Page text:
‘Martial Arts‘ are popular art forms that train people in different sorts and dimensions of fighting — fighting with a spear or a sword, physical combat, resisting cavalry attack, single combat or combat with many, etc. As such, martial arts besides being sources of modern entertainment also provide training in skills demanded by professionals, including soldiers.
Martial Arts In India
India has an ancient tradition in diverse martial arts. Nearly every part of India has evolved one or the other sort of traditional martial art. The Japanese and the Chinese trace the origins of their conventional martial arts, karate, and kung-fu, to India. Distinctly, according to Chinese texts and tradition, an Indian sage, Bodhidharma (5th or 6th century CE), who traveled from South India to North China and settled at the Shaolin Monastery in the Sung Mountain, meditated there for nine years and imparted some new methods of Indian martial arts to his follower monks.
Mind, Body, and Spirit – Among the numerous arts developed in India, recognised for its exuberant cultural heritage dating back countless centuries before Christ, was the one concerning martial arts. Ancient Indian philosophies were handed down from generation to generation frequently by word of mouth or written on palm leaf manuscripts which are still accessible for inspection. These oral and written philosophies give us a precise indication that the sages of yore, apart from their regular study of religion and philosophy, never ignored the course of the human anatomy fusing the mind, body, and spirit. It is precisely from this study that the various sciences of war and the indigenous Ayurvedic medical treatment emerged.
Different Styles In India – There are two basic styles known as the Northern and Southern Styles originating from Kerala and Tamil Nadu. Northern style (in Malabar region of Kozhikode and Kannur), Central Style (in Kochi), and Southern Style (in Travancore & Trivandrum). In both types, the art composes of four branches of combat technique. These are unarmed training, training with sticks of various lengths, training with a range of deadly weapons, and finally training to strike at vital points. All training commences with the initial warming up exercises to stop muscular injury and increase heart rate.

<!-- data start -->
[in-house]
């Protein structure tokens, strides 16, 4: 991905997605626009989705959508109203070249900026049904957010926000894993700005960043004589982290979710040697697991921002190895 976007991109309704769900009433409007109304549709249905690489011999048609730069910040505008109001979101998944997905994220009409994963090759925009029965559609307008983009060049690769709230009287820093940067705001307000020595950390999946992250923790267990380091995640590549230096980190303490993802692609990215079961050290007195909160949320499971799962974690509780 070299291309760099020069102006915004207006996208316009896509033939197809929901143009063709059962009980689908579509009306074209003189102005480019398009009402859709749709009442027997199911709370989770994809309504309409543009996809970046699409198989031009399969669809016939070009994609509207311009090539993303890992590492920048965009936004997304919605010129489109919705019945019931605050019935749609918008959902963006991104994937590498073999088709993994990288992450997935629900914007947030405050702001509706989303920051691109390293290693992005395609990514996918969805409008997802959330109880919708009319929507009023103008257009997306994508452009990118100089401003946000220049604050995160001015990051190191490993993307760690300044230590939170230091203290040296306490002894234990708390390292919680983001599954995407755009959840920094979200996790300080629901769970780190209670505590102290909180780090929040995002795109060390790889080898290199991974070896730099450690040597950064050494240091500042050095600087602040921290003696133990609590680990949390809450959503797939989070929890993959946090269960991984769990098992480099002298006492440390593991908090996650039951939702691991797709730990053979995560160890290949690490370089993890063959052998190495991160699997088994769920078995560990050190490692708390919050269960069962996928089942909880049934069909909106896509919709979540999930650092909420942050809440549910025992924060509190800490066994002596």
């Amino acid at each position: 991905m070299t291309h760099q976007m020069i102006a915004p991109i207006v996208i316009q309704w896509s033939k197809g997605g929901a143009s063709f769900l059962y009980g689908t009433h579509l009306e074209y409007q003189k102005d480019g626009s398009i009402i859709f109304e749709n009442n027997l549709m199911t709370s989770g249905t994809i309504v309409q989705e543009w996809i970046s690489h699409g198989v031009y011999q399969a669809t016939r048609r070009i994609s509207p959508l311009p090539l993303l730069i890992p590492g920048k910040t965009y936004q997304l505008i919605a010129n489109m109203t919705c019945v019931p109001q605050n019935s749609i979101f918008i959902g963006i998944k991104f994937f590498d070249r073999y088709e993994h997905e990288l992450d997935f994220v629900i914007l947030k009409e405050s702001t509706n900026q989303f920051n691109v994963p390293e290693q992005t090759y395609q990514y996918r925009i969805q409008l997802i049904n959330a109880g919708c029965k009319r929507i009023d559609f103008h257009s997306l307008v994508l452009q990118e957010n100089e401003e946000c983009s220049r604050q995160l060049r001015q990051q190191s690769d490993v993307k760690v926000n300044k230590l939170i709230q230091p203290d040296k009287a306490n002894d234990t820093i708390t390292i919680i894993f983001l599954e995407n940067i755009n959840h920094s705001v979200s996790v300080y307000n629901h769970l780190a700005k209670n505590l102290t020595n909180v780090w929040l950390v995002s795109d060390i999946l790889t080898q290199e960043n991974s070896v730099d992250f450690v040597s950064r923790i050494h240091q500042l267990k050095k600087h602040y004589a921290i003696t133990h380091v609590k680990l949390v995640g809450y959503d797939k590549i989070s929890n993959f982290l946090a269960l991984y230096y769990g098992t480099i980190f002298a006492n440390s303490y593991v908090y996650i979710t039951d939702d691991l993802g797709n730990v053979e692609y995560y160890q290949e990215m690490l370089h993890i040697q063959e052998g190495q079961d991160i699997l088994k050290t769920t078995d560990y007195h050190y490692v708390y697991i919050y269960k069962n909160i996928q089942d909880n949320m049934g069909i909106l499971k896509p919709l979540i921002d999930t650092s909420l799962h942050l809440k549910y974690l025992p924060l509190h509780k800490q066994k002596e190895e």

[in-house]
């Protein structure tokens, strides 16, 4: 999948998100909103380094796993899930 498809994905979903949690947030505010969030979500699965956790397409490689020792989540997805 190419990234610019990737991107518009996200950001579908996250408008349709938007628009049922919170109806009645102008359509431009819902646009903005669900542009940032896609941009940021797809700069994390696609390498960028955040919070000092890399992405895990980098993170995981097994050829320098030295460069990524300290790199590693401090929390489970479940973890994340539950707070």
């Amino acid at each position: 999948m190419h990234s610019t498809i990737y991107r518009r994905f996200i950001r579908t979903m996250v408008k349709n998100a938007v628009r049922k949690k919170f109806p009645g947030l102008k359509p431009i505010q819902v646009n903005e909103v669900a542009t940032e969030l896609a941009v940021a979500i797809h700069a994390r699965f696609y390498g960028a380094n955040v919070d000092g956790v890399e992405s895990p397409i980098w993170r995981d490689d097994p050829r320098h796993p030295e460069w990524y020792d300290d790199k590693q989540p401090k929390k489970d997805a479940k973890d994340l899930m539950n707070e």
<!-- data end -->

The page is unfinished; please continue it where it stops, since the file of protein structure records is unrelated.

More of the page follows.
The training of the secret technique of striking at the vital points known as “Marma-Adi“. It is for superior students specially appointed by the Master based on his secret knowledge of their personality and character and his steadfast confidence that they will only use this technique for self-defence. These techniques are not taught to all students because its indiscriminate use can lead to fatalities. Teaching goes on throughout the year except during the dry season between January to April. Immediately after the onset of the monsoon, the teaching restarts again usually commencing with a traditional oil massage.